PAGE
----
By Ben Walker
When is an anthology not an anthology? When it’s a mini-anthology, of course! Not satisfied with delivering up a bunch of excellent novellas in recent months, Weirdpunk Books now brings you Beautiful/Grotesque, five brand-new stories involving aspects of beauty and grotesqueness, inspired by an image by artist Zdzisław Beksiński. The stories all come from names which fans of Weirdpunk may be familiar with – and if you’re not, this is a great introduction to their styles.
Roland Blackburn’s God of the Silvered Halls kicks things off with a story of terrible appetites and questionable ethics in a city morgue. Dissecting the notion that stealing beauty means paying a dangerous price, it offers bloody moments, a keen sense of unease and some chilling imagery. As the longest piece in the book, it takes its time, often teasing the possibility of an easy way out for its lead character before she’s pushed further along her unfortunate path.
Next up is Jo Quenell’s Threnody, and whether you have to consult a thesaurus or not to see what the title means (I did), this soon pulls you in with a fantastic first line and keeps pulling, the tension gradually increasing to uncomfortable levels. The plot involves a young pianist hired to play at a funeral service, who gets drawn into family drama both outside and inside of her own circle. It’s a richly textured, gripping story, with a touch of body horror alongside observations about guilt, grief, self-doubt and isolation.
Third is The Queen of the Select by Katy Michelle Quinn. Set in modern times amidst the COVID crisis, you’re shown how masks of various kinds can slip, as a depraved police officer tries to fit in amongst a group of equally sick high society types, while one of their victims tries to survive their perverse advances through a bizarre drug-induced fantasy. The atmosphere evokes memories of Eyes Wide Shut, the terror-in-suburbia feel of Blue Velvet, and there’s a touch of Society too. By the end, all these elements are whipped together in a frenzy of flesh and fucking that puts Clive Barker to shame.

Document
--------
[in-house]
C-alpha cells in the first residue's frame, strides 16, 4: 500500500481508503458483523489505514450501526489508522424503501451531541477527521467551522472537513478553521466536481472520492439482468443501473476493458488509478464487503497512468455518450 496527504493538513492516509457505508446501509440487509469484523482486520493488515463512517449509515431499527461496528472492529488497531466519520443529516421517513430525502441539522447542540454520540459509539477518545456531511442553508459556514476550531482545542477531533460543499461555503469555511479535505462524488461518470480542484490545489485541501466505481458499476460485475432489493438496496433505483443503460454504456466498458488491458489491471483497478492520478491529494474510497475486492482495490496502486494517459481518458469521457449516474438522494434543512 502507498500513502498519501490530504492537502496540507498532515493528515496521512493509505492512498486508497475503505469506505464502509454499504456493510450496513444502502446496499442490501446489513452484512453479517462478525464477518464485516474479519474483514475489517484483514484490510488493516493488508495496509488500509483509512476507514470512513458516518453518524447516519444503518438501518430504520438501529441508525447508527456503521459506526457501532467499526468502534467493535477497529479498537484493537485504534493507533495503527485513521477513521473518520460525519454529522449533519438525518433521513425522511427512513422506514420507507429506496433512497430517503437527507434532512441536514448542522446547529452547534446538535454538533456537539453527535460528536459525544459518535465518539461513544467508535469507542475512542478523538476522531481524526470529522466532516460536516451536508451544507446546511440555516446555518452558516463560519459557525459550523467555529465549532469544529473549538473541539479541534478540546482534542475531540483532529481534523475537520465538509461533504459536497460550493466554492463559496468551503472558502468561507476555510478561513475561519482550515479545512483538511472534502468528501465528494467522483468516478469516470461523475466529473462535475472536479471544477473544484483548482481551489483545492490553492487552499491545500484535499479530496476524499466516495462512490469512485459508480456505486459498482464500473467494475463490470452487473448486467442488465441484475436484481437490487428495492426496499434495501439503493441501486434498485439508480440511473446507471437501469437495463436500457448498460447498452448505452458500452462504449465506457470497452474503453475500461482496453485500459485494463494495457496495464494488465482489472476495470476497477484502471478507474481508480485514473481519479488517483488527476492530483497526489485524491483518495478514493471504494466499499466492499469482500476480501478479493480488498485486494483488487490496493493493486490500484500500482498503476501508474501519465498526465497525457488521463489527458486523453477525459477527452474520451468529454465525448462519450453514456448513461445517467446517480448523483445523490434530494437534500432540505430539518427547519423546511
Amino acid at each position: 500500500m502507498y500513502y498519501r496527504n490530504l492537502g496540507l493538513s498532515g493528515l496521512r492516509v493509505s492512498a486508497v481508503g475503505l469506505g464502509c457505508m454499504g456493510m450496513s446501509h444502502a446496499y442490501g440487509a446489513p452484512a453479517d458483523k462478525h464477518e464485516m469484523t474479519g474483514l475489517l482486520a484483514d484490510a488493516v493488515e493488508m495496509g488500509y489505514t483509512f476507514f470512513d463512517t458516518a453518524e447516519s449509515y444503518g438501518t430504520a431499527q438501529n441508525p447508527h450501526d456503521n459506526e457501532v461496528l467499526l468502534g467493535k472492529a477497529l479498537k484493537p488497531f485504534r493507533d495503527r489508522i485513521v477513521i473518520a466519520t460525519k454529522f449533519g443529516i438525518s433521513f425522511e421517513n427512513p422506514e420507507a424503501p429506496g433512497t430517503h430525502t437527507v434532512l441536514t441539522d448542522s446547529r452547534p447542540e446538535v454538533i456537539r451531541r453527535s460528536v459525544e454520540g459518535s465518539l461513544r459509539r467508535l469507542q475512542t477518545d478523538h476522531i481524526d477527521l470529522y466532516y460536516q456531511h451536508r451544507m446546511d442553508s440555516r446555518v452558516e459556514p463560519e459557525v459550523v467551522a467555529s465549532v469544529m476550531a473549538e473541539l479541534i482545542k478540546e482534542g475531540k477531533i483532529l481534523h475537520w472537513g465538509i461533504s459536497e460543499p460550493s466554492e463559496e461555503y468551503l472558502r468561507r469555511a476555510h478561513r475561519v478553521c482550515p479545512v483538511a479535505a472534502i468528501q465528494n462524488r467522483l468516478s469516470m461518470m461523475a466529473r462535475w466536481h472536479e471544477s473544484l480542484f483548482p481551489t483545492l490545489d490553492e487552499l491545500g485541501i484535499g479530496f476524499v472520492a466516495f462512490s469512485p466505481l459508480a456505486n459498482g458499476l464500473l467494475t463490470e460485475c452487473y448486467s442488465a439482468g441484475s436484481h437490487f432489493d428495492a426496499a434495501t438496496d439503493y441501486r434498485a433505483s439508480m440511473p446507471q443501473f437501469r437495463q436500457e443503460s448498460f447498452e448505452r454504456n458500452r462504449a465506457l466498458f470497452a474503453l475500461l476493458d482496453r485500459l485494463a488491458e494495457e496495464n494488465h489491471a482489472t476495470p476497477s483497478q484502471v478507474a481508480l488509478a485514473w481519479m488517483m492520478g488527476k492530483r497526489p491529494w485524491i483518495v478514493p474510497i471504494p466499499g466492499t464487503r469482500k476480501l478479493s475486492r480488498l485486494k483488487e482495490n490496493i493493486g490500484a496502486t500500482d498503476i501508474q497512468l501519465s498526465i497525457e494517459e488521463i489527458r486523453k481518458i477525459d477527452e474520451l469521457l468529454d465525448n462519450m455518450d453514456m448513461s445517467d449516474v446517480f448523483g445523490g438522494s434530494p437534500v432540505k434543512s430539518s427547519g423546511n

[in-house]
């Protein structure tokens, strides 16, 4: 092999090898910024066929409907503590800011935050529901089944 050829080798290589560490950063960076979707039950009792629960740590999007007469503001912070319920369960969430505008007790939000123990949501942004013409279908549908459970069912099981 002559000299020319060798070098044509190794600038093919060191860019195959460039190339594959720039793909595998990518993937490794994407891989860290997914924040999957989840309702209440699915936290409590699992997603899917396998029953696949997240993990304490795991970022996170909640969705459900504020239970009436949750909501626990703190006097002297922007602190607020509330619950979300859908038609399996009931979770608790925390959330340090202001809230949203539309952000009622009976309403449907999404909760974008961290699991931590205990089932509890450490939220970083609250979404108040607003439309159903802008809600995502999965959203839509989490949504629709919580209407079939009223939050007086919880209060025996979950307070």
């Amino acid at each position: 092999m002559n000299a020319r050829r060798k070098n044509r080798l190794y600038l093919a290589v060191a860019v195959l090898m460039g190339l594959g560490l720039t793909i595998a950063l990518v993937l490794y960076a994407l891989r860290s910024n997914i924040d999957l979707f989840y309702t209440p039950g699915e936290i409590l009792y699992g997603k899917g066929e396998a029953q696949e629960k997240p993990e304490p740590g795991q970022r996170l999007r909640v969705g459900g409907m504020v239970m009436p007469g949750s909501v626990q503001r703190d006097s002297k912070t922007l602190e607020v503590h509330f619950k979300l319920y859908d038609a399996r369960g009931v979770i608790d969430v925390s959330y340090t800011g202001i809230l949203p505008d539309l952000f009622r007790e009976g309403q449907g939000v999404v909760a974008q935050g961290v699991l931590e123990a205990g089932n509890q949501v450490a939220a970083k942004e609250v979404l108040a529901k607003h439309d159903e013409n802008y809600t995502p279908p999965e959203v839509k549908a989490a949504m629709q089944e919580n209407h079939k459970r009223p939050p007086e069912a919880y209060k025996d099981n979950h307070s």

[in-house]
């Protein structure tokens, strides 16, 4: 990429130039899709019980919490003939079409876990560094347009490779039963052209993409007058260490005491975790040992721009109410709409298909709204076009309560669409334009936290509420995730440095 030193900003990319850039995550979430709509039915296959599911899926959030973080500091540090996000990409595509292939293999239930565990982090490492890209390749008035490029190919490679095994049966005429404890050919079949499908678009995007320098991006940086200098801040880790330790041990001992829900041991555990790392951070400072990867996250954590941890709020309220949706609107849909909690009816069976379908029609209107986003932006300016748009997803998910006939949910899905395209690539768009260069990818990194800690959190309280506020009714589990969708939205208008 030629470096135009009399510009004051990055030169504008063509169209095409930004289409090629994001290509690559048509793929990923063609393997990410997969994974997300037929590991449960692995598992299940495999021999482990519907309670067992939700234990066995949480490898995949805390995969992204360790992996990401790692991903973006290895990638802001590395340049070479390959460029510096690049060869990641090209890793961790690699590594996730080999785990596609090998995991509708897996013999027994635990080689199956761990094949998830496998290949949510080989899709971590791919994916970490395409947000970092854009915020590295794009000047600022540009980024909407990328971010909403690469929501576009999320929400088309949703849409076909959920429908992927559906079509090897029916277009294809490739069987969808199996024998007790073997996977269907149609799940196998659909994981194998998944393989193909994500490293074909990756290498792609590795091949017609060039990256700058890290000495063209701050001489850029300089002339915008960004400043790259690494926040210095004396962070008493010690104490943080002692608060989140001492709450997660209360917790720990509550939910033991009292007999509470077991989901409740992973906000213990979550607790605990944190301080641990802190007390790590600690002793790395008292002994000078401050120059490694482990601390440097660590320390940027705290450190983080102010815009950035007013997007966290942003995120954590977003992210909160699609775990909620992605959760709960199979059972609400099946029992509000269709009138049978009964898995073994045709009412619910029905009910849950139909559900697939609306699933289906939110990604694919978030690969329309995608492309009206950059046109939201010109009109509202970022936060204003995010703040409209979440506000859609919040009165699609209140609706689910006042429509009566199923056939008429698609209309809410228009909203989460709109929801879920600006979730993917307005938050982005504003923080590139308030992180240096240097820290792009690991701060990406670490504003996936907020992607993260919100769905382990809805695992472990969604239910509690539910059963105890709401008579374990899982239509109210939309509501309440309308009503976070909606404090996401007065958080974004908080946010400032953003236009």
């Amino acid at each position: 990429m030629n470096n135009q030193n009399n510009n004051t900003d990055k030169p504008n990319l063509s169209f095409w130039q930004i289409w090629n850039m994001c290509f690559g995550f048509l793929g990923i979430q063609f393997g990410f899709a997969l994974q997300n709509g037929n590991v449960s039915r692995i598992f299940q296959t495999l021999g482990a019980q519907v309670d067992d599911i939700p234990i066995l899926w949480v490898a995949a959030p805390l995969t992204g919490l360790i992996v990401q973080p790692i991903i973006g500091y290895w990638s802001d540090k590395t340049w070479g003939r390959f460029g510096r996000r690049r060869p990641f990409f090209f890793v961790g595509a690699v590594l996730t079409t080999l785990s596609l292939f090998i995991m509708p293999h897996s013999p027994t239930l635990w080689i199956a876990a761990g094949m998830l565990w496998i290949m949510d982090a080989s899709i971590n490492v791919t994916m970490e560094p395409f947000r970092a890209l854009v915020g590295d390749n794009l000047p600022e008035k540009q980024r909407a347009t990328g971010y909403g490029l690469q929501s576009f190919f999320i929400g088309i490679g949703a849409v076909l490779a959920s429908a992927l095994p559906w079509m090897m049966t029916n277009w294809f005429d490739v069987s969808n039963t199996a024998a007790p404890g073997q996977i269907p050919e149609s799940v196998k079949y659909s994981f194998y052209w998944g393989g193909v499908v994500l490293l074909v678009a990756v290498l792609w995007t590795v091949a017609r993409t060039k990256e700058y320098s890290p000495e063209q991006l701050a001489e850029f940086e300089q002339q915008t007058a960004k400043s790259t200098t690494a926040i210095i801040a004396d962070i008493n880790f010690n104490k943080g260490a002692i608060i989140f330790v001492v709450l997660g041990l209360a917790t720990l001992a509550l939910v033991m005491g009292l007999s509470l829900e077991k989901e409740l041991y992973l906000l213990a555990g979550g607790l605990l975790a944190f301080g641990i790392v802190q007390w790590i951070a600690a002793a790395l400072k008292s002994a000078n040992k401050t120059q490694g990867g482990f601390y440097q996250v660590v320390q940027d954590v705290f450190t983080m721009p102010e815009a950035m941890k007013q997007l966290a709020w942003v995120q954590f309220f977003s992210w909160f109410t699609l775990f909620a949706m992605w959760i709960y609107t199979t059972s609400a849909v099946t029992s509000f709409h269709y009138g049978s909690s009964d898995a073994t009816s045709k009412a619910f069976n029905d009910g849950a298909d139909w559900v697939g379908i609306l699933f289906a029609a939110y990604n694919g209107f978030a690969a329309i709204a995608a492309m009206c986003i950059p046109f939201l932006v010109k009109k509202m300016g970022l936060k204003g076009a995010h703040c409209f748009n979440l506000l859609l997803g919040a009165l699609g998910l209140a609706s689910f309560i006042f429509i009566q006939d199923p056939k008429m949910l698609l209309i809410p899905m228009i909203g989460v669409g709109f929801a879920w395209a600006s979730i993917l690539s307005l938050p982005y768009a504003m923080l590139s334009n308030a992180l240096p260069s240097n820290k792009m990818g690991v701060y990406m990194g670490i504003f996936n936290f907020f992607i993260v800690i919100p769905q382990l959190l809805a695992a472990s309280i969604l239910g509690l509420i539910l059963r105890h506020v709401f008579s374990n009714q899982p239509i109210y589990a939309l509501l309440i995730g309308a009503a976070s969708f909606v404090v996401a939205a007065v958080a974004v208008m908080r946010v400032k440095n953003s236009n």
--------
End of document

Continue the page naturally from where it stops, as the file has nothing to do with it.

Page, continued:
The penultimate piece is Joanna Koch’s Swanmord, which takes a surreal trip through mythology, art, sex, music and death. At times baffling but never boring, you’re pulled through every emotion imaginable as a pair of quarrelling lovers share their intimacies. It reads very much like an experimental piece of poetry given room to breathe, and as such it’s the toughest story to get to grips with in terms of narrative. That said, the story paints such vivid pictures with its language that it doesn’t need a straightforward plot, its imagery taking firm hold of your mind and refusing to let go.
Finally we have The Fruit of a Barren Tree by Sam Richard, where thoughts of an old gun lead a grief-stricken man down a path lined with uncomfortable memories and troubling notions. Here a metaphor for suicide blooms into something that’s both beautiful and grotesque, just like the book’s title promises, lending the story a haunting, tragic tone. The earthy, fairy tale-like horror lends itself perfectly to the story’s theme, and as grim as things get there’s a kind of bittersweet peace to the events that unfold.
All told, Beautiful/Grotesque is a successful experiment in paring down a themed anthology to a shorter format; an effective slice of haunting, weird stories. That said, trimming away some of the fat that occasionally weighs similar anthologies down left me hungry for more, so hopefully we’ll be seeing more mini-anthos from Weirdpunk before too long.
Ben Walker is a writer/reviewer from the UK, with reviews appearing on Ginger Nuts of Horror, Kendall Reviews, and in Unnerving Magazine. He also has a booktube channel, BLURB, and is easily distracted on twitter @BensNotWriting.